Before this ‘jump’ into YA, I concentrated mainly on historical fiction. I love doing research about famous characters throughout history, as well as events - real and legendary - of fantastical treasures, and the good and ‘evil’ that happened in our past. Tallent & Lowery is my largest project. This is a seven-book series that’s basically along the lines of Indiana Jones meets The DaVinci Code, and it’s a great deal of fun. My mother is a research librarian, so I think I got that ‘gene’ from her, being able to take completely different facts from the past and finding a way to combine them into a mystery for a reader to really sink their teeth into.
YA, as far as the pressure you face, is astronomical. Let’s face it, YA is now the largest and most popular genre in the world. When J.K. Rowling wrote Harry Potter she didn’t end up with a series of books, she wrote herself into history. Then, with the huge outpouring of love for the ‘fanged ones’ that seemed to begin full-force when Twilight turned into a phenomenon, even attempting to write a unique YA seems almost impossible. There are so many titles out there right now that young adults have actually formed fan clubs for, and the characters have become household names.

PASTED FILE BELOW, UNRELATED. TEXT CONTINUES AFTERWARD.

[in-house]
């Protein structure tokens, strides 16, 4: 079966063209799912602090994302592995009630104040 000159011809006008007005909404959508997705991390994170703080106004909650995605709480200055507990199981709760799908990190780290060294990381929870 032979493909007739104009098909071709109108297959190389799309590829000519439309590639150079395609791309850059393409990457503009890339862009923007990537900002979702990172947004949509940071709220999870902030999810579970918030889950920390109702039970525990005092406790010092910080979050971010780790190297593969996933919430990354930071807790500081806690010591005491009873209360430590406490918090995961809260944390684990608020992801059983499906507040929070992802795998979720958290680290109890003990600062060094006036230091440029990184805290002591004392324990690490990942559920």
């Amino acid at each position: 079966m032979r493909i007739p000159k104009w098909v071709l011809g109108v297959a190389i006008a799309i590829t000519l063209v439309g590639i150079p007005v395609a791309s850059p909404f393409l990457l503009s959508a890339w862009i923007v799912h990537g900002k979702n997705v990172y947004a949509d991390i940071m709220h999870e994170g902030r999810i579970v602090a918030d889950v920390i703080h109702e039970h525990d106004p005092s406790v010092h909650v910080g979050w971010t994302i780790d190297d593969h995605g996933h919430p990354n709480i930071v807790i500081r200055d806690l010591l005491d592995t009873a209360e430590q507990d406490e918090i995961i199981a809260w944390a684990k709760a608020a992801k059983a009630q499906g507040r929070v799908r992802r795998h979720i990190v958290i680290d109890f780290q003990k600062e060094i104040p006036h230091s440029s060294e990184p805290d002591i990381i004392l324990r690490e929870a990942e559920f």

I am having fun watching the ‘winged ones’ appear more forcefully and try to unseat the vamps. I took a chance with my series because I truly wanted to do something that went down a different path. It still has adventure, romance, characters that are trying to keep their faith in each other while buried in a world that’s intent on tearing them apart, but I wanted to move away from the ‘fallen’ angel category and begin with some truly innocent souls.
I wanted to know, if there was an angel/warrior team that’d trained and worked for the express purpose of coming here and saving humans, would they even stay? Human emotions are the hardest things in the world to learn and be able to live with. I mean, romance, anger, hate, fear, evil, heartache, true love - these are subjects that are hard enough for a human to deal with on a daily basis, let alone a being that’s never experienced any of them before. I certainly wanted to make Emily and Matt a team that readers would love and want to see more of, and get them involved with a romance that was completely unexpected, but I also wanted to make characters that were new to YA fiction. Hence…the fear.
All passionate readers are extremely loyal to the characters they love, so all I can do is hope and have faith that people will see the mystique of this team when they see themselves in Emily and Matt. We’ve all faced these emotions, so it’s interesting to see how Emily and Matt deal with them.
Expectations I have? I’m hoping not to get too much hate mail because I have a daughter who’s very proud of me…and Book II is completed. :) But I’ll just have to wait and see.
Until Next Time, Everybody.